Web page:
His own resignation and subsequent appointment to a United Benefice of twelve rural parishes in the Welsh Marches set a trend which was to alter beyond recognition the patterns of episcopacy in the Established Church.
Other bishops followed suit – Chartres to a housing estate on the fringes of Liverpool, Hope to a farming community in the Yorkshire Dales. By the forties of the present century the octogenarian Bishop of Horsham remained a sole witness to older ways.
In retrospect it can be seen that the initial response of ABM and the Church Commissioners to the serious decline in the number of candidates offering themselves for episcopal ministry was woefully inadequate. The sale of palaces, moated granges and desirable Edwardian properties in leafy suburbs, and their replacement with efficient living units in urban settings, easily accessible to public transport, did little to increase the number of takers. And the creation of United Dioceses, whilst it was workable as a temporary expedient, placed unacceptable burdens, in the long run, on the selfless individuals who were prepared to undertake such near-impossible tasks. The travelling expenses of the Bishop of Carlisle, Bradford, Blackburn, Manchester, Liverpool and Chester, as the Second Church Estates Commissioner told Parliament, were a sorry tale of a man stretched to the utmost of human capacity.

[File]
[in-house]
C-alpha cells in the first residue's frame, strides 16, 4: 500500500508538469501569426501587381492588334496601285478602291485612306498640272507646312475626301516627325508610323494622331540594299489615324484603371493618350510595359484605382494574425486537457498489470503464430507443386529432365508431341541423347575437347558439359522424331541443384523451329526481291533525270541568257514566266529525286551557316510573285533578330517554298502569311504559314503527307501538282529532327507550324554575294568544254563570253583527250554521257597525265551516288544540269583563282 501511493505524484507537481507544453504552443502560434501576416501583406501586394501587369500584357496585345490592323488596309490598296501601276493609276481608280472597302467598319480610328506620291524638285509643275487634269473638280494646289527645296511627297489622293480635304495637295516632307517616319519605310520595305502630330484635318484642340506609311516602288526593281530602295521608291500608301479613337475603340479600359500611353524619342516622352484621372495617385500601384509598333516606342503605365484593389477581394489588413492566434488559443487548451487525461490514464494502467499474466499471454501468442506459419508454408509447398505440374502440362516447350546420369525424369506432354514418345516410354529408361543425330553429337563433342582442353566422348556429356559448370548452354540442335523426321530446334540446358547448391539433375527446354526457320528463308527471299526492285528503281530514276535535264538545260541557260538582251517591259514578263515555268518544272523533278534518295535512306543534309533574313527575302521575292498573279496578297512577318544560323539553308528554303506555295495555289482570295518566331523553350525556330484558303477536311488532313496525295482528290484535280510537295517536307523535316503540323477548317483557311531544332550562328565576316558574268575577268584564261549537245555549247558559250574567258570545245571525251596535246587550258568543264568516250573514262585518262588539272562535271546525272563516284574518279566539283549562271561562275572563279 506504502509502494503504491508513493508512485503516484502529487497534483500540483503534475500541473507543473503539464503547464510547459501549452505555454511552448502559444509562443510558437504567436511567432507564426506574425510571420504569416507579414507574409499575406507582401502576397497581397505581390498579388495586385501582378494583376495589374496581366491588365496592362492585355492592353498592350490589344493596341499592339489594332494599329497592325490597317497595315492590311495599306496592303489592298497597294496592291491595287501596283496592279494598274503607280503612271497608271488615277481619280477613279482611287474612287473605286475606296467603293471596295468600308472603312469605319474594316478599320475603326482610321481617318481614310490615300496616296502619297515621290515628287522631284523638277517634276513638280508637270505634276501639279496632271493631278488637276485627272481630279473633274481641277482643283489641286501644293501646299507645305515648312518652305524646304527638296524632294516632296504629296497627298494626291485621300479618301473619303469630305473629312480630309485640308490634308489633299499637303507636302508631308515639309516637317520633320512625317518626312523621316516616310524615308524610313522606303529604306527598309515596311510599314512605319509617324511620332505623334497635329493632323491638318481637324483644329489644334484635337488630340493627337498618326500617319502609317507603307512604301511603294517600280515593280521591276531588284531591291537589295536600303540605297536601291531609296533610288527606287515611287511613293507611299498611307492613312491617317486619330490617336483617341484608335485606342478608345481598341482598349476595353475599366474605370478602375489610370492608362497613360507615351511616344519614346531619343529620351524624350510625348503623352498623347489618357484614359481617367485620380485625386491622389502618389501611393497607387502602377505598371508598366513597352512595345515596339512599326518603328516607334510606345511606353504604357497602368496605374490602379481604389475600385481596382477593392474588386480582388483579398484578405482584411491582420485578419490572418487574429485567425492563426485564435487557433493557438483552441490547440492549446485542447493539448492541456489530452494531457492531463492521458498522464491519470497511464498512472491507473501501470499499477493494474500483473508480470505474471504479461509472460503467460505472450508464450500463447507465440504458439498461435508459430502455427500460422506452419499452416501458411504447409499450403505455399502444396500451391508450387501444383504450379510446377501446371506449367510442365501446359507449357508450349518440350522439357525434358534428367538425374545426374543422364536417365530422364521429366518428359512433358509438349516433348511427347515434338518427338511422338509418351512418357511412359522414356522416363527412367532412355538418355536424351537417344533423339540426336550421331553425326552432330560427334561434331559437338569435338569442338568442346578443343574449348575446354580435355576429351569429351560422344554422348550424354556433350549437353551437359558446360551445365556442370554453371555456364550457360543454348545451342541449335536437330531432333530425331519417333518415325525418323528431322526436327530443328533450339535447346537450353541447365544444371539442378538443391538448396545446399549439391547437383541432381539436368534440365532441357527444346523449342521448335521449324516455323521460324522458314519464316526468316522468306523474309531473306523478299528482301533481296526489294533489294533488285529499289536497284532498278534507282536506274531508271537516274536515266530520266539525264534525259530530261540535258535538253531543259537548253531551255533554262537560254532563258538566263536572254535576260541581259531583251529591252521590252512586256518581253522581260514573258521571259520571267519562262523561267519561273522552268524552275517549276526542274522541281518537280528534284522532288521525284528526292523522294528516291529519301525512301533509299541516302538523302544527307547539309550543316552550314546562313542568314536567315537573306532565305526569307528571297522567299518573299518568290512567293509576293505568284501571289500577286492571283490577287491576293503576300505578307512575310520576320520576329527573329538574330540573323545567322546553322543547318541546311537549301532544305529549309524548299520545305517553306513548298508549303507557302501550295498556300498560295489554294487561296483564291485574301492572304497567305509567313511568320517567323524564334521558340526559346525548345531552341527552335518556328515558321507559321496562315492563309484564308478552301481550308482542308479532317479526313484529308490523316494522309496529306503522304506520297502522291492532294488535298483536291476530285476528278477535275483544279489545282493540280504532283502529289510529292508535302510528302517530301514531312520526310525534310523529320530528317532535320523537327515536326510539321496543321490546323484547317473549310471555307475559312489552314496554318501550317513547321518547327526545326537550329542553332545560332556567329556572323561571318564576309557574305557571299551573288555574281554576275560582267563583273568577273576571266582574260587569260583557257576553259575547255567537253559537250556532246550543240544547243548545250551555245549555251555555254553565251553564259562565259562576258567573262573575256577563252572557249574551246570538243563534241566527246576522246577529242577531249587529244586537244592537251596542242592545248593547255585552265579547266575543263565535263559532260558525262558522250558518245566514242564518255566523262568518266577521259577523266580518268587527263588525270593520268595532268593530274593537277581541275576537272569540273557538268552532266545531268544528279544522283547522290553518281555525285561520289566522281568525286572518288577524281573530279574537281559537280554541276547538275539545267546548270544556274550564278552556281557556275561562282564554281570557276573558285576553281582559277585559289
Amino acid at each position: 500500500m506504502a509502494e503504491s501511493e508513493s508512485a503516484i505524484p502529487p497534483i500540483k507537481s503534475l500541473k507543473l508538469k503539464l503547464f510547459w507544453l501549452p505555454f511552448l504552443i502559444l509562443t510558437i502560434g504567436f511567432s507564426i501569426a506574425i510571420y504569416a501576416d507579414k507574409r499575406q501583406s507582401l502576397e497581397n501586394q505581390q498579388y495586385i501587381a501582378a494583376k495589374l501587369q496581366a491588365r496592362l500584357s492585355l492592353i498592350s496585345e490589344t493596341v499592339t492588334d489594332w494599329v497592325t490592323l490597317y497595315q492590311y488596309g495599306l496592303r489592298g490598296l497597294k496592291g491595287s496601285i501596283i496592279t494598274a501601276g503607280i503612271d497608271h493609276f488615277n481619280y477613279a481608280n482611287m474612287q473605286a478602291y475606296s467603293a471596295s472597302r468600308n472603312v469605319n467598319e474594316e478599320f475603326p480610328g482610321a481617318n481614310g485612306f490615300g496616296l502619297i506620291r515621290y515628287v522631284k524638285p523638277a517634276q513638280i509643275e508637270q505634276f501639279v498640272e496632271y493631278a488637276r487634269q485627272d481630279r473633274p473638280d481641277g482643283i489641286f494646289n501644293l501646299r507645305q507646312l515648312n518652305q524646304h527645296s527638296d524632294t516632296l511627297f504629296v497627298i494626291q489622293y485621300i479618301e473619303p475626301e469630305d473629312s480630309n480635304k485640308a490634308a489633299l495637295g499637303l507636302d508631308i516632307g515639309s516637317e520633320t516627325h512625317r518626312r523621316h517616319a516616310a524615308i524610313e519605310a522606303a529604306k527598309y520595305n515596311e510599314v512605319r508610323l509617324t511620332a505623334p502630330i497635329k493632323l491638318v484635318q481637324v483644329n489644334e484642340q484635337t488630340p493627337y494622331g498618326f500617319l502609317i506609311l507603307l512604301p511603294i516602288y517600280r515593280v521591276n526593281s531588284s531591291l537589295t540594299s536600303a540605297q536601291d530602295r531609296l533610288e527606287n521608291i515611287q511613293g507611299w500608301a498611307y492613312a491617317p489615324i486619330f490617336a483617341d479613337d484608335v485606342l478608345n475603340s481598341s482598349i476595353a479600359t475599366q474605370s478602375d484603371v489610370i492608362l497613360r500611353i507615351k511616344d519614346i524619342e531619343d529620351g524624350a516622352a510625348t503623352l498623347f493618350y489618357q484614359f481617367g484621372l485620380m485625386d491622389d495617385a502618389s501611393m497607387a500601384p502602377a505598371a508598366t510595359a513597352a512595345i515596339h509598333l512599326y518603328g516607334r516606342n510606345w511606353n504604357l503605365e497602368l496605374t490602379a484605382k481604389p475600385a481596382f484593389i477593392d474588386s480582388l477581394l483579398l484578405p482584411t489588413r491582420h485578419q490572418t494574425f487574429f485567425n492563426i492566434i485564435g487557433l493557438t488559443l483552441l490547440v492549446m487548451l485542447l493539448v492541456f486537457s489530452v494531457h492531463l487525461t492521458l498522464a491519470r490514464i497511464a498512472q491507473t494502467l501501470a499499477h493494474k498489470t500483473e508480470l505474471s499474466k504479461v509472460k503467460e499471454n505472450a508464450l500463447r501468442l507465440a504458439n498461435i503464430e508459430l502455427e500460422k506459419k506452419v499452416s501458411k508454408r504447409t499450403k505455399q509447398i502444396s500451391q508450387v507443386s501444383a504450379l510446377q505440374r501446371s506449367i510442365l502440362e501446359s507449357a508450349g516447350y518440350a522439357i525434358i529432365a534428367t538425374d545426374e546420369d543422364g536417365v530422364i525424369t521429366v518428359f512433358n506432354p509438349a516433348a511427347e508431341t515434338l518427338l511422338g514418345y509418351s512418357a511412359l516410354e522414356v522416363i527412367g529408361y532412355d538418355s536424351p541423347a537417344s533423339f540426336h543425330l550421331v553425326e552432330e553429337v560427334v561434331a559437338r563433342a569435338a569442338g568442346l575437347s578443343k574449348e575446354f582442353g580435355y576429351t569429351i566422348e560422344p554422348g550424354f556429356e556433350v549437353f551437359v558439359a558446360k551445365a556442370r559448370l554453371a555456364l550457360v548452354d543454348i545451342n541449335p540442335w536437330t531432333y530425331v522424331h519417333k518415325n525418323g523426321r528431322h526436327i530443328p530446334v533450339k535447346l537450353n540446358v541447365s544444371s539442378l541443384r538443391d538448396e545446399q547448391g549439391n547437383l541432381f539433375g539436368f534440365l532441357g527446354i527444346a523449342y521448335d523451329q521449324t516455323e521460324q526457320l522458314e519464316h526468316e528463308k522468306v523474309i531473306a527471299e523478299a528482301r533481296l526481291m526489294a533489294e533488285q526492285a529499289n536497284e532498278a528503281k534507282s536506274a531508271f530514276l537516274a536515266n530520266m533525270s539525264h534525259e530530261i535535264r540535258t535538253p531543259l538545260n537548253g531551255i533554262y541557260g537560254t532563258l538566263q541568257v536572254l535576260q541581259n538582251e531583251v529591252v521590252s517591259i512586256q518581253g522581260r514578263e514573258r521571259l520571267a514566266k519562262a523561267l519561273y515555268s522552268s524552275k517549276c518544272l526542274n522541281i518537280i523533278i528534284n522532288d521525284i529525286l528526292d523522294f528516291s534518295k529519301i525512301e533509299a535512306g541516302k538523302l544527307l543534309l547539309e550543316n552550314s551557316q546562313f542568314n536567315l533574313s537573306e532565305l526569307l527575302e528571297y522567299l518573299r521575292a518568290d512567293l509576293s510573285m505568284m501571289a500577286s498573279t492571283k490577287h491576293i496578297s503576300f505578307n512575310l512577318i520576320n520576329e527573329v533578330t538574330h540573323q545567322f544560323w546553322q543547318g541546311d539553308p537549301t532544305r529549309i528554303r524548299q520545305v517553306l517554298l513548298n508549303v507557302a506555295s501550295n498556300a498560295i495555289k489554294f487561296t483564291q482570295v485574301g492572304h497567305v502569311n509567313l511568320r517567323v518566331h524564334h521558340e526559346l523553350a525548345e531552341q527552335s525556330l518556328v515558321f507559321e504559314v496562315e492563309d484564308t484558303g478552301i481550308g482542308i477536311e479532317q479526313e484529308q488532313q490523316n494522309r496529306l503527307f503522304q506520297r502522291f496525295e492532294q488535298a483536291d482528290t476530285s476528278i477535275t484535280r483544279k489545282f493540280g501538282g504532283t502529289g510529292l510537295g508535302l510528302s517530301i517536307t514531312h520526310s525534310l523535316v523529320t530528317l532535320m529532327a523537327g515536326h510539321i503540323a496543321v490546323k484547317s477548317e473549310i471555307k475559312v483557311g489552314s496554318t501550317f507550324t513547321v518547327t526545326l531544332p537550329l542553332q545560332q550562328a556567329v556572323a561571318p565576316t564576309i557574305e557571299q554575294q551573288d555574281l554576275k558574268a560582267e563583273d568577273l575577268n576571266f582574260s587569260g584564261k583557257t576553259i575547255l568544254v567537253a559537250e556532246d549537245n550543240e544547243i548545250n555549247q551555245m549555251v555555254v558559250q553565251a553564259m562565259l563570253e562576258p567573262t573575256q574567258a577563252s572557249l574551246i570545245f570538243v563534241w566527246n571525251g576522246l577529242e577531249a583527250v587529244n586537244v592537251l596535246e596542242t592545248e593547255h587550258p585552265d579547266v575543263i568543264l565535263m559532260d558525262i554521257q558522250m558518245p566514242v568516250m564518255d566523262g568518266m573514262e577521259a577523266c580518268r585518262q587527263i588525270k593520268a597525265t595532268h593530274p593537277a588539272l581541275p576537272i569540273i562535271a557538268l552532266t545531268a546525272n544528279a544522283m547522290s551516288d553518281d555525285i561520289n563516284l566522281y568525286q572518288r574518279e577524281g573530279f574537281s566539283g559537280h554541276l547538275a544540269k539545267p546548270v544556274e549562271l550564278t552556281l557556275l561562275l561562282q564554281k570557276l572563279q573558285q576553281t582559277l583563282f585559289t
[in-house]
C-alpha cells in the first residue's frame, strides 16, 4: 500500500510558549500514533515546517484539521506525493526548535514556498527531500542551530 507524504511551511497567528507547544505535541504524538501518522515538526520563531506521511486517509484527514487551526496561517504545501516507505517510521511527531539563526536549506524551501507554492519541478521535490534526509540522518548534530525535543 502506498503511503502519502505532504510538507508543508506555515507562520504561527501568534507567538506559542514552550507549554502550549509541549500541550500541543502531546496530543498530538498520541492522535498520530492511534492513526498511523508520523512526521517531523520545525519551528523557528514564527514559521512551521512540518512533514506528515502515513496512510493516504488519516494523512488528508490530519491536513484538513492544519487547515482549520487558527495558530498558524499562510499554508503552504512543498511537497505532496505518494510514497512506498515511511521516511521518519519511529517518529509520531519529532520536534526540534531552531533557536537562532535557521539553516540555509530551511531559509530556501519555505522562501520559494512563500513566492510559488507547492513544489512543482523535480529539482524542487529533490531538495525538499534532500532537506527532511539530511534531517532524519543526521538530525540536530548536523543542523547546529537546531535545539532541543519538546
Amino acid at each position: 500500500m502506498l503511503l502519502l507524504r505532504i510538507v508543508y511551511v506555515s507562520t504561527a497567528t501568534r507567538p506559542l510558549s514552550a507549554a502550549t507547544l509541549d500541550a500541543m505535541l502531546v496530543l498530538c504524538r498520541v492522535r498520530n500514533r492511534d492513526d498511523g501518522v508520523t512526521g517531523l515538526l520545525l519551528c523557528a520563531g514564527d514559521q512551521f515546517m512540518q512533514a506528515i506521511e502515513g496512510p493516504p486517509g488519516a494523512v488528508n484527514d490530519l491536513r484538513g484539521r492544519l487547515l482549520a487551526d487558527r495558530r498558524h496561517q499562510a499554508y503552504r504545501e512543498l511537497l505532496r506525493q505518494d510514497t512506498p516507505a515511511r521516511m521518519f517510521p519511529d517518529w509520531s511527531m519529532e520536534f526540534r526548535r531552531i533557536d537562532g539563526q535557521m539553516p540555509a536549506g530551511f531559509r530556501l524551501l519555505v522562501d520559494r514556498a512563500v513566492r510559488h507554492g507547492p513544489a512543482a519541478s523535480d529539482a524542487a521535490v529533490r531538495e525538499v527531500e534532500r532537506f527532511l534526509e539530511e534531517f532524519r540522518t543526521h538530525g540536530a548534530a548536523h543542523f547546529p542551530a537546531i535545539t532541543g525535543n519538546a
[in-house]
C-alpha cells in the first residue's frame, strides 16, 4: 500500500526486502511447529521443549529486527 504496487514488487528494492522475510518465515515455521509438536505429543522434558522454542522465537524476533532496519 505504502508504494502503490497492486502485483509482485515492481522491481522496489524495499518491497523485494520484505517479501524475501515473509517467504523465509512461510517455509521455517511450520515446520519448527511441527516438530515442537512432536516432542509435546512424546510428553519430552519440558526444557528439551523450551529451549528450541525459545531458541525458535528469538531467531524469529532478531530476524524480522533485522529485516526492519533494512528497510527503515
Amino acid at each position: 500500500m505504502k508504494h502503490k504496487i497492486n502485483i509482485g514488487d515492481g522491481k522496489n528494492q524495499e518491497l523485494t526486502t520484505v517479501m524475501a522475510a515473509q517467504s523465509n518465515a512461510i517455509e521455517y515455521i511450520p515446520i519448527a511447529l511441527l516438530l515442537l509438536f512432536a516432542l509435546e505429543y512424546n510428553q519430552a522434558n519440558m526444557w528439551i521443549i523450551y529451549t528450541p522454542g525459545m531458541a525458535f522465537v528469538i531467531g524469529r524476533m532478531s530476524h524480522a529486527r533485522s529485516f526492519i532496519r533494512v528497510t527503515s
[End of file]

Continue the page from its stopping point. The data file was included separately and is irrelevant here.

It was in the early twenties that the break-through came, and, as so often, light dawned by means of a discussion paper presented to the Synod by one of its many boards and committees. GS987654321 (‘Bishops in Secular Employment: Meeting the Challenge of Church Management in the Thirties’) was based on the theological groundwork that had been done in the previous year by the House of Bishops Theological Working Party (‘The Townsend Report’). GS987654321 took from the Bishops’ Report a basic theological understanding of the Bishop as ‘manager’.